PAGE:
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Clinical Investigations in Critical Care |

Clinical Significance of Increased Lipase Levels on Admission to the ICU*

Janice Manjuck, MD, FCCP; Joe Zein, MD; Charles Carpati, MD; Mark Astiz, MD, FCCP
Author and Funding Information

*From Saint Vincent’s Catholic Medical Center of New York, New York Medical College, New York, NY.

Correspondence to: Mark Astiz, MD, FCCP, Saint Vincent’s Hospital, 153 W 11th St, New York, NY 10011; e-mail: mastiz@svcmcny.org



Chest. 2005;127(1):246-250. doi:10.1378/chest.127.1.246
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Study objectives: To examine the incidence, risk factors, and sequelae associated with asymptomatic hyperlipasemia in the ICU.

Setting: Medical and surgical ICUs.

Patients: Two hundred forty-five adult critically ill patients admitted to an ICU for > 72 h with a diagnosis other than pancreatitis were studied prospectively.

Measurements: Serum amylase and lipase were measured on ICU admission and every third day until normalized. Clinical parameters including the incidence of ileus, the ability to tolerate enteral feeds, and the results of radiologic studies were also recorded.

Results: Hyperlipasemia was present in 40% of patients (peak, 1,183 ± 175 U/L; range, 209 to 8,620 U/L) [mean ± SEM]. Increased multiple-organ dysfunction scores, hypotension, anemia, mechanical ventilation (MV), bacteremia, elevated liver function test results, and elevated creatinine and triglyceride levels were all associated with increased lipase levels. In multivariate analysis, hypotension, anemia, elevated serum bilirubin, and MV were independently associated with higher lipase levels. Although mortality was not different, ICU length of stay and the duration of MV were significantly greater in patients with increased lipase levels (p < 0.05). Fifty patients underwent imaging studies. Pancreatitis was confirmed in 11 patients. The mean peak lipase value was significantly increased in patients with a positive study finding as compared to those with negative findings: 2,231 ± 715 U/L and 900 ± 234 U/L, respectively (p < 0.01). Enteral feedings, when initiated, were tolerated in 94% of patients with increased lipase levels and 97% of patients with normal lipase levels.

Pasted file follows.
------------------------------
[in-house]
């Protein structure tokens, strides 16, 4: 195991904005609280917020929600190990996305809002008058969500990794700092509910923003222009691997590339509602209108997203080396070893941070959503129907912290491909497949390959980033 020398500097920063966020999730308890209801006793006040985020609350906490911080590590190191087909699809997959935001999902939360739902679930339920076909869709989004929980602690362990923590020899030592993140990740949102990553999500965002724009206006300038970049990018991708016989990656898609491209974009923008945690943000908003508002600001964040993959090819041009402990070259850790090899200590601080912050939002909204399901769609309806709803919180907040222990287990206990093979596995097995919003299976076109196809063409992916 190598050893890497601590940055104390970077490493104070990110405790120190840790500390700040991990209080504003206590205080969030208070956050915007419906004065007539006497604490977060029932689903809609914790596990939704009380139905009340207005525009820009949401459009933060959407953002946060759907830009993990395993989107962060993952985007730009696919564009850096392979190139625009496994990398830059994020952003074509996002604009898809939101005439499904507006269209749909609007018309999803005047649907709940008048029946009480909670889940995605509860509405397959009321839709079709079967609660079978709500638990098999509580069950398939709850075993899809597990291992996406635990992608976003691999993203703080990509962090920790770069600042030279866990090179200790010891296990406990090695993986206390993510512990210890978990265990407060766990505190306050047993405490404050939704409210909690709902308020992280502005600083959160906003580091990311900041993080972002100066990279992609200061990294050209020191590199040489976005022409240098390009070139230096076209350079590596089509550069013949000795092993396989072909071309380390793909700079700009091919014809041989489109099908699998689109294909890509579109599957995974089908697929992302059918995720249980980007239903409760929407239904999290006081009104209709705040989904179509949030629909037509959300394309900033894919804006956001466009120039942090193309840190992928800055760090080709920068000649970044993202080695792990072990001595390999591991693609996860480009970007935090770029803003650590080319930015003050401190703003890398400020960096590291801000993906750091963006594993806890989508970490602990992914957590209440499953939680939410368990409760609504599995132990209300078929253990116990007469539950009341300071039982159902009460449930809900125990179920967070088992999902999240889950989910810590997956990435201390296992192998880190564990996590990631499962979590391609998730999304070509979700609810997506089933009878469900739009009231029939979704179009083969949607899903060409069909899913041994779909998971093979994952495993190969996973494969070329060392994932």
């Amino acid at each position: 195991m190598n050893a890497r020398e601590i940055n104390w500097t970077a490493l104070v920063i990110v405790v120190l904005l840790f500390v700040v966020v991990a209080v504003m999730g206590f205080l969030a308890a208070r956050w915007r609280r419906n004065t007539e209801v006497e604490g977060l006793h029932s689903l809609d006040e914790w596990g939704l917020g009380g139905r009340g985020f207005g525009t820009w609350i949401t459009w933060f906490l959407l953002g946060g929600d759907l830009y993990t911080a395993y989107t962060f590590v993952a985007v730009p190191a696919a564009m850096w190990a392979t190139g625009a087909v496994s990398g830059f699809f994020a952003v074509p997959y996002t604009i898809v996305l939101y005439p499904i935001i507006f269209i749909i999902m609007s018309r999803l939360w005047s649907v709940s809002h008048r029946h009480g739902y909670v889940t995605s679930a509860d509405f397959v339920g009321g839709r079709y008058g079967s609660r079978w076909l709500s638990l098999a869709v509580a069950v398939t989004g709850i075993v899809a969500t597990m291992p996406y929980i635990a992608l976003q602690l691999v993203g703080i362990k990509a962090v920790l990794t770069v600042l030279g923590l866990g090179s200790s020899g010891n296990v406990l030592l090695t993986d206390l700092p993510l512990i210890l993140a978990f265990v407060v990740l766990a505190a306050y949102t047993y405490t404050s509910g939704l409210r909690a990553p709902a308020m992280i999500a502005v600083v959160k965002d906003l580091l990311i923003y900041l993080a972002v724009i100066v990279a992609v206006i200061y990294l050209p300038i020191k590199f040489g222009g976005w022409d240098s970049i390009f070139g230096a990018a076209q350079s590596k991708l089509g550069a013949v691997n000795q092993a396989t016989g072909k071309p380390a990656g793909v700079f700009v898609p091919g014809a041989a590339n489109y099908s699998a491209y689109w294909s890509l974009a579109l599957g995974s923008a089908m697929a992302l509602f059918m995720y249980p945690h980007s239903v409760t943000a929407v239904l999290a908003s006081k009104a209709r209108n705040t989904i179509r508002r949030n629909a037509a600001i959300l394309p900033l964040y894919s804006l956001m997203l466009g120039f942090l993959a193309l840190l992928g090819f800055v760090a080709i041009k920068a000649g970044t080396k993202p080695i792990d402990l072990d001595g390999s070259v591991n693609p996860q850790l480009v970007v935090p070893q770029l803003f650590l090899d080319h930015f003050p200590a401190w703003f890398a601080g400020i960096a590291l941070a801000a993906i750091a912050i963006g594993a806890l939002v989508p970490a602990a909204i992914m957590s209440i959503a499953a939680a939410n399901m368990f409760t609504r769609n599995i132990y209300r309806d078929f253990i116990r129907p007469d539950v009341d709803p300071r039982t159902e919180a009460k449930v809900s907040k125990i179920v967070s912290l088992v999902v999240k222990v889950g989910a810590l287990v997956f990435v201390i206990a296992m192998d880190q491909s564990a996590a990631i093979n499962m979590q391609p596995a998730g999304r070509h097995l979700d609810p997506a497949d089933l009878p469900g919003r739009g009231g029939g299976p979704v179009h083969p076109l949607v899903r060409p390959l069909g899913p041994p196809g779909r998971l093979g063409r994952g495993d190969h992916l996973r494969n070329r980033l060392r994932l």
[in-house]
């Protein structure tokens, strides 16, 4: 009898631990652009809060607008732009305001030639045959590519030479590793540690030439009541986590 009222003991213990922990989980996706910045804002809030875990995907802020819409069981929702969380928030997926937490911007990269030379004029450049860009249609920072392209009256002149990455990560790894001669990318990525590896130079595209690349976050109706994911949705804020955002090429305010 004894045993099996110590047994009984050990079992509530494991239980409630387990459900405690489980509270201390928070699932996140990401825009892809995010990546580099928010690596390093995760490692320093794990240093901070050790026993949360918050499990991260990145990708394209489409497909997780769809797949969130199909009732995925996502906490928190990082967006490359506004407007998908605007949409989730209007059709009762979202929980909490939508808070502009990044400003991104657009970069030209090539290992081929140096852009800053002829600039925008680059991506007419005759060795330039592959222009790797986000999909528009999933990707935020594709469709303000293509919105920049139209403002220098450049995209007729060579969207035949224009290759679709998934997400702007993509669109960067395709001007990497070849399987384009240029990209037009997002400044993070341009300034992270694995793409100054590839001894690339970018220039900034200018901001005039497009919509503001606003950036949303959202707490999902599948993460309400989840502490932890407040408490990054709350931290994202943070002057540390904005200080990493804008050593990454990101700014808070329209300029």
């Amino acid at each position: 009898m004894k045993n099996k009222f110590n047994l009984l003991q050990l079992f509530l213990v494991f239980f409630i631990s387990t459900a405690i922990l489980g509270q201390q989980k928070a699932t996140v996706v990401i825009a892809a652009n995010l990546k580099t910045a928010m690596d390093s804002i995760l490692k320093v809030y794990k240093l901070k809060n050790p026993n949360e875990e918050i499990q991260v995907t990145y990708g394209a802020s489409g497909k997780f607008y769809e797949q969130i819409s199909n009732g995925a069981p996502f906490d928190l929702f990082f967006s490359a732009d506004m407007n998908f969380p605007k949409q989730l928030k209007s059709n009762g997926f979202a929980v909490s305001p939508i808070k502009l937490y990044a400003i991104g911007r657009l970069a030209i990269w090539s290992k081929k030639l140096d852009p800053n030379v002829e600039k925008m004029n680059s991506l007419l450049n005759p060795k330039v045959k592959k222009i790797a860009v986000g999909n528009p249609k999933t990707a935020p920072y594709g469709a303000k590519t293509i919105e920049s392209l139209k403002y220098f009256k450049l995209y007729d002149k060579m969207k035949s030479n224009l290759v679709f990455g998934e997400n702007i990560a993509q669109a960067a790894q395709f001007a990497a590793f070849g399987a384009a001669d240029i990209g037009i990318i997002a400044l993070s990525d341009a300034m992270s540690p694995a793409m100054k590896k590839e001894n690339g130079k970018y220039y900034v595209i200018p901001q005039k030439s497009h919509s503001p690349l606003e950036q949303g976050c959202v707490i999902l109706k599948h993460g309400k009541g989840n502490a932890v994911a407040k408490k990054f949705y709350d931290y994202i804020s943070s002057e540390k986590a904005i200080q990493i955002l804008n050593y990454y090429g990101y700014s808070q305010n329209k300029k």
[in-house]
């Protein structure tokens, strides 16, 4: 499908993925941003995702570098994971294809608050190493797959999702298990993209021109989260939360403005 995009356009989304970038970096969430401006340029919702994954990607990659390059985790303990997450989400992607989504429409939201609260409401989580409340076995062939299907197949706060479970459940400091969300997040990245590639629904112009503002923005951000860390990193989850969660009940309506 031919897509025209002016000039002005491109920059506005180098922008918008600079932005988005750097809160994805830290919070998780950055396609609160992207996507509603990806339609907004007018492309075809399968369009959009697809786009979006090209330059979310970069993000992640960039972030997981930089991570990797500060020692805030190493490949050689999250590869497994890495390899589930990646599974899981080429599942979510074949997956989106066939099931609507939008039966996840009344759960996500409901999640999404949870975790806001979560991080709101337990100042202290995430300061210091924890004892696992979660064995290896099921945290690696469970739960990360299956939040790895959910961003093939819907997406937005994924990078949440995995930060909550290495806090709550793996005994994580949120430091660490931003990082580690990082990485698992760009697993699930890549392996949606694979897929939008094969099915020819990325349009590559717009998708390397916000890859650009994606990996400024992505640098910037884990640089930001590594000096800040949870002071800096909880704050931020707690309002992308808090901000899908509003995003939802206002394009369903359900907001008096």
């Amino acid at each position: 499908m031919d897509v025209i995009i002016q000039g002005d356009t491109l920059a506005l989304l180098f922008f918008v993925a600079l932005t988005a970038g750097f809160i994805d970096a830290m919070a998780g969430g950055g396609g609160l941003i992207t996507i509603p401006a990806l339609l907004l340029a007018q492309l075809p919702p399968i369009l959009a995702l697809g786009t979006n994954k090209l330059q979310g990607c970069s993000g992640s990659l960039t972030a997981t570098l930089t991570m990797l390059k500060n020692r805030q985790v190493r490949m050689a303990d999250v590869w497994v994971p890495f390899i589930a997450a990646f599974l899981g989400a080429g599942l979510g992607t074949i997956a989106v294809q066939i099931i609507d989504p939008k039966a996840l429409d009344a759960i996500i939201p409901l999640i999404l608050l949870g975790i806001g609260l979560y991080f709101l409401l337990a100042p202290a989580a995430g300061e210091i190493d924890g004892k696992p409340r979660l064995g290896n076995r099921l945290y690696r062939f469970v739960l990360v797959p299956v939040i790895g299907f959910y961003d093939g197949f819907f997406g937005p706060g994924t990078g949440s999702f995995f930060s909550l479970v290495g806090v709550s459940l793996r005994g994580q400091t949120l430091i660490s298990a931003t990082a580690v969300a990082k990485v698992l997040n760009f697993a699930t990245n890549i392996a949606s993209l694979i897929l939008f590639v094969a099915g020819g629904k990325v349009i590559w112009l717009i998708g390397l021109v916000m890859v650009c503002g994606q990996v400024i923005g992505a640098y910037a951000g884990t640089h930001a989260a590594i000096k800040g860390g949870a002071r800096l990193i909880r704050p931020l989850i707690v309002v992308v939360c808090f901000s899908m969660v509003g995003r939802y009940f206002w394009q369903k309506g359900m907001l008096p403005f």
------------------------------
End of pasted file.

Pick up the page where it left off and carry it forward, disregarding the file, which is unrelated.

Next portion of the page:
Conclusions: Elevated serum lipase levels are frequently encountered in critically ill patients. In the majority of these patients, enteral feedings are well tolerated and there are minimal clinical sequelae. Extremely high lipase levels may be associated with radiologic evidence of pancreatitis. Hypoperfusion and inflammatory processes associated with multiple-organ failure appear to be contribute to these increases.


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